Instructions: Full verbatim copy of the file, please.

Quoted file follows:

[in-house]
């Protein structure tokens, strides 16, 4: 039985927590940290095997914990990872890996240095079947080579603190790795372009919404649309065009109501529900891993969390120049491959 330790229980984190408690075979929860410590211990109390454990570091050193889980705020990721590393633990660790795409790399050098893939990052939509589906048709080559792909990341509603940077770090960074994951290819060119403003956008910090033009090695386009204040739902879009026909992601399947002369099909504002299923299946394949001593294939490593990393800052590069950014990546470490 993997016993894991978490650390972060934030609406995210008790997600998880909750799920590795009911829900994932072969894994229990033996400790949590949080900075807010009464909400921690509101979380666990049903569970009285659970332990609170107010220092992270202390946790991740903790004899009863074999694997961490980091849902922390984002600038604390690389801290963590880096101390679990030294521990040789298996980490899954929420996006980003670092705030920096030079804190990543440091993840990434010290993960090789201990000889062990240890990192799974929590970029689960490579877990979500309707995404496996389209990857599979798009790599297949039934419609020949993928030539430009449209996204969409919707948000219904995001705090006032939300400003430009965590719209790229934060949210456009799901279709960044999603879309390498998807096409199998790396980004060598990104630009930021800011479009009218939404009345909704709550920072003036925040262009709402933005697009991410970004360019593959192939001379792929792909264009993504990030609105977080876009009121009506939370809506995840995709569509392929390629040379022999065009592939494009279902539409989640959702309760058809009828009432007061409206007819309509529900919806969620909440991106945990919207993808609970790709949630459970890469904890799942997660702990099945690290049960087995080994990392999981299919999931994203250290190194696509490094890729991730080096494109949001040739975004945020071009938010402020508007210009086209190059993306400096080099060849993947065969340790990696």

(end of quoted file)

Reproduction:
[in-house]
């Protein structure tokens, strides 16, 4: 039985927590940290095997914990990872890996240095079947080579603190790795372009919404649309065009109501529900891993969390120049491959 330790229980984190408690075979929860410590211990109390454990570091050193889980705020990721590393633990660790795409790399050098893939990052939509589906048709080559792909990341509603940077770090960074994951290819060119403003956008910090033009090695386009204040739902879009026909992601399947002369099909504002299923299946394949001593294939490593990393800052590069950014990546470490 993997016993894991978490650390972060934030609406995210008790997600998880909750799920590795009911829900994932072969894994229990033996400790949590949080900075807010009464909400921690509101979380666990049903569970009285659970332990609170107010220092992270202390946790991740903790004899009863074999694997961490980091849902922390984002600038604390690389801290963590880096101390679990030294521990040789298996980490899954929420996006980003670092705030920096030079804190990543440091993840990434010290993960090789201990000889062990240890990192799974929590970029689960490579877990979500309707995404496996389209990857599979798009790599297949039934419609020949993928030539430009449209996204969409919707948000219904995001705090006032939300400003430009965590719209790229934060949210456009799901279709960044999603879309390498998807096409199998790396980004060598990104630009930021800011479009009218939404009345909704709550920072003036925040262009709402933005697009991410970004360019593959192939001379792929792909264009993504990030609105977080876009009121009506939370809506995840995709569509392929390629040379022999065009592939494009279902539409989640959702309760058809009828009432007061409206007819309509529900919806969620909440991106945990919207993808609970790709949630459970890469904890799942997660702990099945690290049960087995080994990392999981299919999931994203250290190194696509490094890729991730080096494109949001040739975004945020071009938010402020508007210009086209190059993306400096080099060849993947065969340790990696």